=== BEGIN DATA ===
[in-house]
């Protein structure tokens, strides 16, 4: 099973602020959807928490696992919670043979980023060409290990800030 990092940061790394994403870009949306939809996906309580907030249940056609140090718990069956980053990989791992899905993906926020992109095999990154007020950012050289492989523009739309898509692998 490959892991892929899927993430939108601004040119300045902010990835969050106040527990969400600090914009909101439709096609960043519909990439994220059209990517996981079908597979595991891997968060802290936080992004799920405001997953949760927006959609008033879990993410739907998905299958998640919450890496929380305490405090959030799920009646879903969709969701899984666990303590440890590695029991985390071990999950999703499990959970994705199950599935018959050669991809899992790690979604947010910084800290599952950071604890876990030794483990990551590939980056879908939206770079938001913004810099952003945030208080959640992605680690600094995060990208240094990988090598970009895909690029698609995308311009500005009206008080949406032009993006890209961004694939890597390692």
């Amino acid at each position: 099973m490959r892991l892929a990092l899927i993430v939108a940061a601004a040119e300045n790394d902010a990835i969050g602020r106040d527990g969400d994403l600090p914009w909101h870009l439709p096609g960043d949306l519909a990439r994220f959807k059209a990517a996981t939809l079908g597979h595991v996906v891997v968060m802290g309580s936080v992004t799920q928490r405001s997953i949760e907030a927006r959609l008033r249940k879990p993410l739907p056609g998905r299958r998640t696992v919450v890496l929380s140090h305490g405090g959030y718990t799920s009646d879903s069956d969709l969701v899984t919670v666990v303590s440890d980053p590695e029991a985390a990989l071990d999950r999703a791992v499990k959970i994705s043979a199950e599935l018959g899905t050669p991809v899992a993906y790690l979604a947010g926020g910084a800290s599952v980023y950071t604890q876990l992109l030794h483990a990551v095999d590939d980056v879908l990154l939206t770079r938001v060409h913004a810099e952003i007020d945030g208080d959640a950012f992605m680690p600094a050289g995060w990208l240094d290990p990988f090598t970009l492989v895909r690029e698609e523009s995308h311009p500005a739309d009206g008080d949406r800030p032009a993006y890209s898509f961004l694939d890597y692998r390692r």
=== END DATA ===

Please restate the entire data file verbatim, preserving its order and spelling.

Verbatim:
[in-house]
């Protein structure tokens, strides 16, 4: 099973602020959807928490696992919670043979980023060409290990800030 990092940061790394994403870009949306939809996906309580907030249940056609140090718990069956980053990989791992899905993906926020992109095999990154007020950012050289492989523009739309898509692998 490959892991892929899927993430939108601004040119300045902010990835969050106040527990969400600090914009909101439709096609960043519909990439994220059209990517996981079908597979595991891997968060802290936080992004799920405001997953949760927006959609008033879990993410739907998905299958998640919450890496929380305490405090959030799920009646879903969709969701899984666990303590440890590695029991985390071990999950999703499990959970994705199950599935018959050669991809899992790690979604947010910084800290599952950071604890876990030794483990990551590939980056879908939206770079938001913004810099952003945030208080959640992605680690600094995060990208240094990988090598970009895909690029698609995308311009500005009206008080949406032009993006890209961004694939890597390692």
């Amino acid at each position: 099973m490959r892991l892929a990092l899927i993430v939108a940061a601004a040119e300045n790394d902010a990835i969050g602020r106040d527990g969400d994403l600090p914009w909101h870009l439709p096609g960043d949306l519909a990439r994220f959807k059209a990517a996981t939809l079908g597979h595991v996906v891997v968060m802290g309580s936080v992004t799920q928490r405001s997953i949760e907030a927006r959609l008033r249940k879990p993410l739907p056609g998905r299958r998640t696992v919450v890496l929380s140090h305490g405090g959030y718990t799920s009646d879903s069956d969709l969701v899984t919670v666990v303590s440890d980053p590695e029991a985390a990989l071990d999950r999703a791992v499990k959970i994705s043979a199950e599935l018959g899905t050669p991809v899992a993906y790690l979604a947010g926020g910084a800290s599952v980023y950071t604890q876990l992109l030794h483990a990551v095999d590939d980056v879908l990154l939206t770079r938001v060409h913004a810099e952003i007020d945030g208080d959640a950012f992605m680690p600094a050289g995060w990208l240094d290990p990988f090598t970009l492989v895909r690029e698609e523009s995308h311009p500005a739309d009206g008080d949406r800030p032009a993006y890209s898509f961004l694939d890597y692998r390692r």